# RE: [SI-LIST] : **error**: internal timestep too small

From: Mellitz, Richard ([email protected])
Date: Thu Jan 20 2000 - 13:38:05 PST

We've done "the hook the nodes to ground (or power) trick" too with medium
value resistors. When this fails or it affects resonance more than we'd
like, we got a circuit that shorts the floating power/ground nodes to
power/ground for time and then lets it go.

Try this:

Vtest vtest 0 DC=1.5
Ltest1 Vtest rtest1 3n
Rtest1 rtest1 Vdeliver1 40m
Ctest1 Vdeliver1 0 350p
.tran 10p 12n

This produces a very nice 3 volt sine wave. Image you are modeling this as

There some ways we've got to improve this situation. One has already been
mentioned by Arpad. That is use IC.

Vtest vtest 0 DC=1.5
Ltest2 Vtest rtest2 3n ic=0
Rtest2 rtest2 Vdeliver2 40m
Ctest2 Vdeliver2 0 350p ic=1.5
.tran 10p 12n

This still produces a 20 mv spike at time t=0+. This us usually not a
problem. Once in a while, when the circuit get complex, this spike can grow
large enough to give you ITTS.

This spike can be further reduced by.

Vtest vtest 0 DC=1.5
Ltest3 Vtest rtest3 3n ic=0
Rtest3 rtest3 Vdeliver3 40m
Ctest3 Vdeliver3 0 350p
* short the delivery node for some number of ps.
Xstab3 Vdeliver3 Vtest_INIT
.tran 10p 12n

Where Vtest_INIT is the secret sauce :-)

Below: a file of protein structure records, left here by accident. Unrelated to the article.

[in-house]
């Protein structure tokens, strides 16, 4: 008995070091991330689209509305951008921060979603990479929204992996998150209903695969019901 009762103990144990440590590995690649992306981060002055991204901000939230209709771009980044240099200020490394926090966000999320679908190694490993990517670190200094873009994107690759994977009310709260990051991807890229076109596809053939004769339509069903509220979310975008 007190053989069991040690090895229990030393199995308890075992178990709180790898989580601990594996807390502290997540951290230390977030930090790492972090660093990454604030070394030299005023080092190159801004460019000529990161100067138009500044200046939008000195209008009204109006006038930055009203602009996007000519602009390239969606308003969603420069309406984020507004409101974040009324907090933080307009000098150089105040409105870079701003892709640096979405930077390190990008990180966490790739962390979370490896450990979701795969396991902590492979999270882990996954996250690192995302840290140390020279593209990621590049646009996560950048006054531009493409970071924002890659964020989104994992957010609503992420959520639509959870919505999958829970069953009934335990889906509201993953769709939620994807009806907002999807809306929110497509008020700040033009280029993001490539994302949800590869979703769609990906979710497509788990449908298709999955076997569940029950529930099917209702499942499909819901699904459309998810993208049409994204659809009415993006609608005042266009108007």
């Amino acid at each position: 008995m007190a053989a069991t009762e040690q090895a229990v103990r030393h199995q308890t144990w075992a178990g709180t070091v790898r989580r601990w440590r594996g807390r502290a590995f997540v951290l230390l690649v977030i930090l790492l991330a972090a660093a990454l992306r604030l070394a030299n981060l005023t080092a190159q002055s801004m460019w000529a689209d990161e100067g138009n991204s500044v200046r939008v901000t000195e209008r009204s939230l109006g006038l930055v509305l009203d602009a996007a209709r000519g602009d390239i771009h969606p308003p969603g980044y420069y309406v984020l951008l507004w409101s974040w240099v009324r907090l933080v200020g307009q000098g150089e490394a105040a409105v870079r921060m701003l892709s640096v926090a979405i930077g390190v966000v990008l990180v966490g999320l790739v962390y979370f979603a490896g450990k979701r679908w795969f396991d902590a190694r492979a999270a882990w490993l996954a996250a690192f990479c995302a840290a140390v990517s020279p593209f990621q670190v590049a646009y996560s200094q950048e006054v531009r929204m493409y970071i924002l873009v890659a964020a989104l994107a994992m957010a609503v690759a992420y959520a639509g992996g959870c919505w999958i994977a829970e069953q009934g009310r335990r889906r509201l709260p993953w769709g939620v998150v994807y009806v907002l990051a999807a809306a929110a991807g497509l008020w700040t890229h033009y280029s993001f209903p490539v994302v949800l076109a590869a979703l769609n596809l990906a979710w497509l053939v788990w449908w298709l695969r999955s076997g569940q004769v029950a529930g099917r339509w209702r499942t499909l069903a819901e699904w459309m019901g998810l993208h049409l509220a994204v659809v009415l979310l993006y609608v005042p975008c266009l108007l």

Rich Mellitz,
Intel

-----Original Message-----
From: Zabinski, Patrick [mailto:[email protected]]
Sent: Thursday, January 20, 2000 3:47 PM
To: '[email protected]'
Subject: RE: [SI-LIST] : **error**: internal timestep too small

> 1) Increase RELV, and/or RELI if it doesn't hurt your accuracy needs.
> 2) Use .IC to initialize nodes. Nodes that are (almost) floating
> can solve to about anything and setting them to something helps
> a great deal.
> 3) I observed this with the U-element in HSPICE (anyone still using
> it?). If you connect more than two of them to the same node it
> will blow up (with kVolt differences on the two ends of the same
> element). However, a small resistor (yes, resistor) between the
> U-elements and the common joint will allow it to converge. Anyone
> knows why?
>

I cannot claim to know why this works, but if RELV, RELI, IC,
or NODESET helps convergence or if there are problems
with any form of transmission line (T, U, or W), I
simply insert 500K ohm resistors from various nodes to
node 0 (ground). Generally, the value is high enough
to not effect the results, but I've found it not only helps SPICE
find its way, but it can shave off 50-80% off run-time
as well (depending upon the circuit).

For example, I have an SSN simulation setup right now where
I have three layers of W-elements between the driver
and the board (bond wires, package, connectors). When
I originally set up the circuit, SPICE would not converge.
I then inserted these resistors at various points, and
the runs completed successfully. I then added two more
resistors, and the runs produced the sames results in
half the time.

I don't have any easy to describe rules for where
to insert these resistors, but I've picked up a pretty
good 'feeling' for it over the years. Next time
you run into the same problem, I suggest giving it
a shot.

Good luck,
Pat

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